Canadians Get Easier Entry to US

TEMPORARY WORK

By , Special to The Christian Science Monitor

A CHANGE in United States immigration law combined with the free-trade pact with Canada is making it easier for Canadian business people to move to and work in the US. "There is an increased demand from Canadians to move to the United States," says Joel Guberman, an immigration lawyer in Toronto. He was in Chicago last week attending the American Immigration Lawyers Association convention.

The main focus of the convention was to discuss the Immigration Act of 1990, the new rules for immigration to the US. Most provisions of that law will come into force Oct. 1.

But for Canadians who want to work in the US, it is the Free Trade Agreement of 1988, not the Immigration Act, that matters. "The immigration aspects of the free-trade pact went almost unnoticed by politicians and commentators," Mr. Guberman says. "Chapter 15 of the Agreement allows the temporary entry of business persons to United States."

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American consular officials in Toronto say the "temporary" status can mean a professional or executive can stay in the US almost indefinitely, if the rules are followed.

"This new trader class, which applies to Canadians, is unique in the world," says John Ratigan, chief of the consular section in Toronto, the busiest US immigration office in Canada. "There is a long list of professionals who can now be granted entry for one year with a three-year limit on rollovers."

However, both immigration officials and lawyers specializing in the field acknowledge that once a person is in the US and working, it is easier to apply for permanent residence - the so-called green card - or a change in status allowing a longer stay.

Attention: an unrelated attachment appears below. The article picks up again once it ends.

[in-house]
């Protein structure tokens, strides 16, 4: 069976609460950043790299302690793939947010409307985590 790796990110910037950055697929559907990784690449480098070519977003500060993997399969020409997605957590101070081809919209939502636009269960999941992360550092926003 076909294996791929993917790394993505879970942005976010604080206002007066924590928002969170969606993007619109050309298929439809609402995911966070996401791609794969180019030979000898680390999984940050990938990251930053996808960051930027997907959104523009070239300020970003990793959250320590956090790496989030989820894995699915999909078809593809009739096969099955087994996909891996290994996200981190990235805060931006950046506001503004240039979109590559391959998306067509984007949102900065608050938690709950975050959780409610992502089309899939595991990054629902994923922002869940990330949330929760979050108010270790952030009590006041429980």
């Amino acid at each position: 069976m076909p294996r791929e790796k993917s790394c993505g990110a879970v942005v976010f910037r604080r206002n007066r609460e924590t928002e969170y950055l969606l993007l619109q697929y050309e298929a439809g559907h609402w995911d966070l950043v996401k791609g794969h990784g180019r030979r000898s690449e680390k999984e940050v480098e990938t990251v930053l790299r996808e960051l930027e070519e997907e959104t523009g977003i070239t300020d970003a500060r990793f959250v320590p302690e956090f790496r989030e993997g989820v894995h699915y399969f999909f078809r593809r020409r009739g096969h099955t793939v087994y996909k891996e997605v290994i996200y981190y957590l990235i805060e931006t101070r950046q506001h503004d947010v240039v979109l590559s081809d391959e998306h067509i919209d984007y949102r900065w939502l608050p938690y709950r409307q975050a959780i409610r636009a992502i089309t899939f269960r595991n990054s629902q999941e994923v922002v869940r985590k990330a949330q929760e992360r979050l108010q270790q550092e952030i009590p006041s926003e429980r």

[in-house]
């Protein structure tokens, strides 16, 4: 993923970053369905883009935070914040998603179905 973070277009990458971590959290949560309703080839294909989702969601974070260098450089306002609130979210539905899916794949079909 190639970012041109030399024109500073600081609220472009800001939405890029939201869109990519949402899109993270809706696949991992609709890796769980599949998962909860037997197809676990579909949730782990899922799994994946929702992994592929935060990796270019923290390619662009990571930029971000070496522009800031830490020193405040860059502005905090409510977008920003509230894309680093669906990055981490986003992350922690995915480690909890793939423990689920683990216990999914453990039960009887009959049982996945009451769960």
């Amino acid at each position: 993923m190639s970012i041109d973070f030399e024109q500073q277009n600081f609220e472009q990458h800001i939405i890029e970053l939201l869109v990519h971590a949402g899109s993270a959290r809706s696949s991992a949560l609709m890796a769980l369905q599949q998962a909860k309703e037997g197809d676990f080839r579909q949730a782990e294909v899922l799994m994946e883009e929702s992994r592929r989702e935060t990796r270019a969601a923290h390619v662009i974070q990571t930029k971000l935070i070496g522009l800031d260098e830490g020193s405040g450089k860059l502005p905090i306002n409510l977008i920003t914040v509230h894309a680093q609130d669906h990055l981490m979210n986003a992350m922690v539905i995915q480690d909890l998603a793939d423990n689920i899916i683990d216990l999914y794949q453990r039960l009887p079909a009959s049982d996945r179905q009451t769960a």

There are four categories of Canadian business people who are now allowed to travel to the US. (Incidentally, the same rules apply for Americans who wish to work in Canada.)

Business visitors. These can be admitted for up to one year if the individual is engaged in one of a large group of occupations that includes engineers, accountants, scientists, and lawyers.

Investors and traders. This category grants visas for up to five years for people who "invest a substantial amount of capital" in a business enterprise. It also covers those with special managerial skills.

Professionals. This category applies only to Canadians. It grants a stay of one year, which can be renewed every year. The applicant must have a job offer from an American employer.

Intracompany transferees. This allows firms to move executives back and forth across the border. It grants a stay of up to three years, and can be renewed to a maximum of five years.

THOSE new rules under the free-trade pact will allow Canadians to beat the long lineups to work in the US. Changes to immigration law make it easier for immigrants to get a green card for permanent residence and chance at American citizenship. But rules for temporary workers have been tightened up.

"The Immigration Act of 1990 makes it easier to become a permanent resident... especially for highly skilled and managerial and professionals," says Warren Leiden, executive director of the American Immigration Lawyers Association. "But a price was paid on the nonimmigrant [temporary worker] side. Congress imposed new requirements which will mean a longer wait."

Canadians, especially business professionals, can now jump the line. Lawyers and consular officials says the best way for Canadians to get a green card is to move to the US on one of the many visas available and apply once they are settled.

The convention of Immigration lawyers in Chicago dealt with an area of law which is becomingly increasingly complex.

"If your lawyer makes a mistake with your income tax, you pay a fine," says Mr. Leiden. "If an immigration lawyer makes a mistake, you could be barred from the United States for life."

And using an immigration lawyer can be costly. "For my clients the cost can range from a few hundred dollars to as high as $10,000," said lawyer Guberman. "This week we filed a petition for a Japanese client that was several inches thick. But for some Canadians it's just a question of filling out a few forms."

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